system, a turbine-shaft helicopter is a wise choice. Compared
with a piston engine, a turbine significantly reduces the
vibration of the helicopter body. Its low vibration interference
makes it a good power source for a LiDAR helicopter.
Figure 7 Body vibration low-freq. (1021 r / min)
Figure5 Body vibration frequency of turbine shaft helicopter (main
rotor 800 r/ min)
Helicopter A was not carrying a LiDAR. In Figure 5, when its
main rotor ran at 800 r/min, the primary turbine of the turbineshaft engine running at 143,491.2 r/min generated a vibration of
only 0.65G at 2391.52Hz; and the secondary turbine (power
output turbine) running at 71,539.2 r/min produced a peak
vibration of 2.8G at 1192.32Hz, far less than that of a gasoline
helicopter, even though the turbine helicopter is much bigger.
Helicopter B was carrying a LiDAR, and with the main rotor
Further, a turbine-shaft engine is superior in that it has a high
thrust-to-weight ratio and longer hovering time. For example,
the weight of the engine used in this test was 2.5kg, but the
helicopter’s maximum take-off weight is 40kg, a ratio of 1:16.
The helicopter would be capable of arrying a 10kg LiDAR
system. In standard working conditions (i.e., at sea level altitude
and a normal temperature of 25°C) and with a take-off weight of
35kg (including the 5kg LiDAR and 7.5lt Jet1 fuel), the tested
hover time was 1.1 hours (with an average fuel consumption of
0.113 lt/min).
This contribution has been peer-reviewed.
The International Archives of the Photogrammetry, Remote Sensing and Spatial Information Sciences, Volume XL-1/W4, 2015
International Conference on Unmanned Aerial Vehicles in Geomatics, 30 Aug–02 Sep 2015, Toronto, Canada
This paper does not elaborate on this aspect and focuses more
on the aerodynamic layout of the rotor wing.
4.2 Vibration reduction of the rotor
The rotor of a helicopter mainly produces low-frequency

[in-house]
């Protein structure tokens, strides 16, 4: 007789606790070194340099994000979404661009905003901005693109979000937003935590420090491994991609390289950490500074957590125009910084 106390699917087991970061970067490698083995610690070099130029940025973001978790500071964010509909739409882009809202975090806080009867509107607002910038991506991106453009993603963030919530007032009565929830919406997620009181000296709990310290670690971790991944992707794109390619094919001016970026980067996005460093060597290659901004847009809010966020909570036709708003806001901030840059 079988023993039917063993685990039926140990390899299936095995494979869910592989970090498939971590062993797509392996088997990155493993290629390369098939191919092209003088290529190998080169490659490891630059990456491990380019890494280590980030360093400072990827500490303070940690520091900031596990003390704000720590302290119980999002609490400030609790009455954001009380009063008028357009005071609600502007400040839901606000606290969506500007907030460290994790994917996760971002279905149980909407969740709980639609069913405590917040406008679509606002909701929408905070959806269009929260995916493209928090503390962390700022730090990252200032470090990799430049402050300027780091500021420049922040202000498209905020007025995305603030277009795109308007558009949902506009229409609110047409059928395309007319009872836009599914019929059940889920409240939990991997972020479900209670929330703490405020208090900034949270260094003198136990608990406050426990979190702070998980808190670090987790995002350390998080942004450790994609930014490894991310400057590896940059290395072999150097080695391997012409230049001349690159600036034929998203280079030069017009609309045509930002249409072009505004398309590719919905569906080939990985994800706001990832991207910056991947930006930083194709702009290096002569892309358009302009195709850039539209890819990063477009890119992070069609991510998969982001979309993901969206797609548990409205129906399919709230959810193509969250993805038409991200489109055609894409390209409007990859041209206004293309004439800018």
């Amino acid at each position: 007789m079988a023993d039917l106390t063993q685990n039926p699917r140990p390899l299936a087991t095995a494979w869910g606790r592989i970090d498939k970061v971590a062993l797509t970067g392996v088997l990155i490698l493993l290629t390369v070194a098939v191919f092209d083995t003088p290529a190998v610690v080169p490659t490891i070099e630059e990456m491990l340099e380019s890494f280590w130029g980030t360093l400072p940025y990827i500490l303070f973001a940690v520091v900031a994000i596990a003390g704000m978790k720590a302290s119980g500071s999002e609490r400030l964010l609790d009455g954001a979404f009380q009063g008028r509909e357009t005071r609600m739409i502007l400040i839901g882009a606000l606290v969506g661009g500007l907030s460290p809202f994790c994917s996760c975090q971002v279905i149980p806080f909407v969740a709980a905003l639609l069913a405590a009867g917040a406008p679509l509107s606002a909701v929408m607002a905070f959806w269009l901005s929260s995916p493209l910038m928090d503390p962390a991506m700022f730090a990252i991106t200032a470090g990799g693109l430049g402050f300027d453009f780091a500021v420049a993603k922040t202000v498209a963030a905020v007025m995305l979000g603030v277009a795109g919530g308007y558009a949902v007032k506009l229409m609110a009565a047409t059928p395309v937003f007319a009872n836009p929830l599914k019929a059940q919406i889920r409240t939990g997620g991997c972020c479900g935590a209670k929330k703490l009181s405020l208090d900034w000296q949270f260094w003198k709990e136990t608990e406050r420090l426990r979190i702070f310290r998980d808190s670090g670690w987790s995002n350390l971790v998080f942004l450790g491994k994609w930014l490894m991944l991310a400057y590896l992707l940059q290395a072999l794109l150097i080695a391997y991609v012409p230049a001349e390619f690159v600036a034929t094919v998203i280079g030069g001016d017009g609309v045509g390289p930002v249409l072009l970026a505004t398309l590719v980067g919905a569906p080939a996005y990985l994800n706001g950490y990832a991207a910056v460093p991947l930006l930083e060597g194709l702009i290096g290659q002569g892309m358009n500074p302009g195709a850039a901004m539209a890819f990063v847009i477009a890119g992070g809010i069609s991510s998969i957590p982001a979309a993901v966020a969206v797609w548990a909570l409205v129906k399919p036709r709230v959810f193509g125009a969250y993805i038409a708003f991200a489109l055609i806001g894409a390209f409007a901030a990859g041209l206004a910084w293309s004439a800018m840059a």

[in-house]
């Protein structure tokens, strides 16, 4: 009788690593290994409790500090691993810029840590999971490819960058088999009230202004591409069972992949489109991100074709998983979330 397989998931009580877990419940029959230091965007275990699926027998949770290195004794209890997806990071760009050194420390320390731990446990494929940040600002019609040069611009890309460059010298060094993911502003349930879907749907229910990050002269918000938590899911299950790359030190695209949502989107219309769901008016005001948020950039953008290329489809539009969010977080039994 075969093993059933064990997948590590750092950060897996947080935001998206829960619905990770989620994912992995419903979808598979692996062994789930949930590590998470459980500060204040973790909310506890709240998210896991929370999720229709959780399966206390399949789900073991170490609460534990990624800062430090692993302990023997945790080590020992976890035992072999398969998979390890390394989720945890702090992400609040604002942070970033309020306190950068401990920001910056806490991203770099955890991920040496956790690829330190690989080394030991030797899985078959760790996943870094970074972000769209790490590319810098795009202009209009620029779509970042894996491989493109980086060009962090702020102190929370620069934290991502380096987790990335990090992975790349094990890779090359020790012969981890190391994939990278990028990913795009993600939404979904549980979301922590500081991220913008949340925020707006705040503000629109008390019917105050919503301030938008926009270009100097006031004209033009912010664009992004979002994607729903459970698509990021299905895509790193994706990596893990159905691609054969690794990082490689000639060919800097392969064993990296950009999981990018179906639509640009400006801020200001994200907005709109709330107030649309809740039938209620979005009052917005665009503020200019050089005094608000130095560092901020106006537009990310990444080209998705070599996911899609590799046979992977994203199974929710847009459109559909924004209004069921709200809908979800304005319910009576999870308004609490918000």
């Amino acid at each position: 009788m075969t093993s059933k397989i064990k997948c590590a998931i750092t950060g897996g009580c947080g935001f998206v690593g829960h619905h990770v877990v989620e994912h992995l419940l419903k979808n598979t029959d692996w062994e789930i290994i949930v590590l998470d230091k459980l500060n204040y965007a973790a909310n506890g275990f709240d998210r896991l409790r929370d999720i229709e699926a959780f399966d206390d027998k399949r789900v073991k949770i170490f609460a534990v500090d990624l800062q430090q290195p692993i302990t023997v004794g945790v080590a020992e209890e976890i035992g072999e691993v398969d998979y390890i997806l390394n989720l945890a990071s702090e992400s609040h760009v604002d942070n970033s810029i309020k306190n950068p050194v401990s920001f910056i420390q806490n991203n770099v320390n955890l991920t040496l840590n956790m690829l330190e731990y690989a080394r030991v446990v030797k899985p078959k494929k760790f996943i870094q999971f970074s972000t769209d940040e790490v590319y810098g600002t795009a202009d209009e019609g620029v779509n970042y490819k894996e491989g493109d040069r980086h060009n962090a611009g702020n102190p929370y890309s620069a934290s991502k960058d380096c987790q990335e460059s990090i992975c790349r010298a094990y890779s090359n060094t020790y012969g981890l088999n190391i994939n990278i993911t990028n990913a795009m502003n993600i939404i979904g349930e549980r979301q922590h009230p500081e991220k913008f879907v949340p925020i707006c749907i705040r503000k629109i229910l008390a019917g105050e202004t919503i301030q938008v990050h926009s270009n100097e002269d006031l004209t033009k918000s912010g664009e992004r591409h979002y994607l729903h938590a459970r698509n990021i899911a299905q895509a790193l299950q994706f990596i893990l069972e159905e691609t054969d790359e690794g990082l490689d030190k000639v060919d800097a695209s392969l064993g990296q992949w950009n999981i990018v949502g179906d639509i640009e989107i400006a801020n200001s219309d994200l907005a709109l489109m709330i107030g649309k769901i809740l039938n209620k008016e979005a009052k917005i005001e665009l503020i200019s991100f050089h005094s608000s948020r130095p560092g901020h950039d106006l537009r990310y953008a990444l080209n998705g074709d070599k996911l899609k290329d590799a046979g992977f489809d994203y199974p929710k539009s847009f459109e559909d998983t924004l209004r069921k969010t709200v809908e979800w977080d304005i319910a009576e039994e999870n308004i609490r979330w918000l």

vibration. In figure 7, the peak vibration of 1.4G, 17.02Hz is
generated by the main rotor (1,021.2 r/min). Low-frequency
vibration is more difficult to be absorbed by the body or a
damper. When a silica gel damper with wider frequency is
installed on the gimbal, most of the high and medium frequency
vibration can be filtered (Figure 8), but low-frequency
vibrations under 0.32G, 81.6Hz still exist.
Figure 8 Gimbal vibration low-freq.(1021 r / min)
In the absence of atmospheric turbulence, there are two kinds of
rotor vibration, the rotating eccentric rotor vibration and the
wingtip vortex vibration. Rotating eccentric rotor vibration can
be resolved by using paired blades that differ little in weight
and center-of-gravity position. Wingtip vortex vibration is
formed when the airflow under the wingtip rolls up violently to
produce a wingtip vortex, which in turn collides with the rotor
wing. This happens when the wingtip is moving at high speed
and there exists a differential pressure between the two sides of
the rotor wing. In the above test, the three blades of the turbineshaft helicopter have reached a precise balance. Vibration is
largely due to the wingtip’s straight-cut surface (Figure 9, the
example at the top), where vortex occurs early, intensely and
directly impacts on the wingtip. The best solution is to sharpen
the wingtip and model a sweep back (Figure 9, the lowest
example). Thus wingtip vortex is significantly reduced and it
occurs in places further towards the rotor shaft, causing less
vibration interference on the wingtip. The straight-cut surface of
the wingtip will be trimmed, so that the maximum vibration can
be further reduced.
Figure 9 (left) Different wingtip shapes (wingtip vortex decreases, from
top to bottom)
Figure 10 (right) Diagram of the flow field of coaxial double rotor
(cited from reference [4])
Gears are an essential part of a helicopter and have been
developed into many mature types, reaching vibration
frequencies between those of an engine and the main rotor.
Their vibration is mainly caused by the quality of manufacturing.
4.3 Selecting an aerodynamic layout for the rotor
4.3.1 Single rotor helicopter has the minimum vibration:
An increase in the number of main rotation axes of the
helicopter will add to the complexity of the drive system,
resulting in greater mechanical drive vibration, compared with a
single-rotor helicopter. Moreover, for double-deck rotors
(including coaxial and V rotor), there are airflow disturbances
between the two rotors. "For coaxial helicopters in whatever
flying state, there are aerodynamic interferences to varying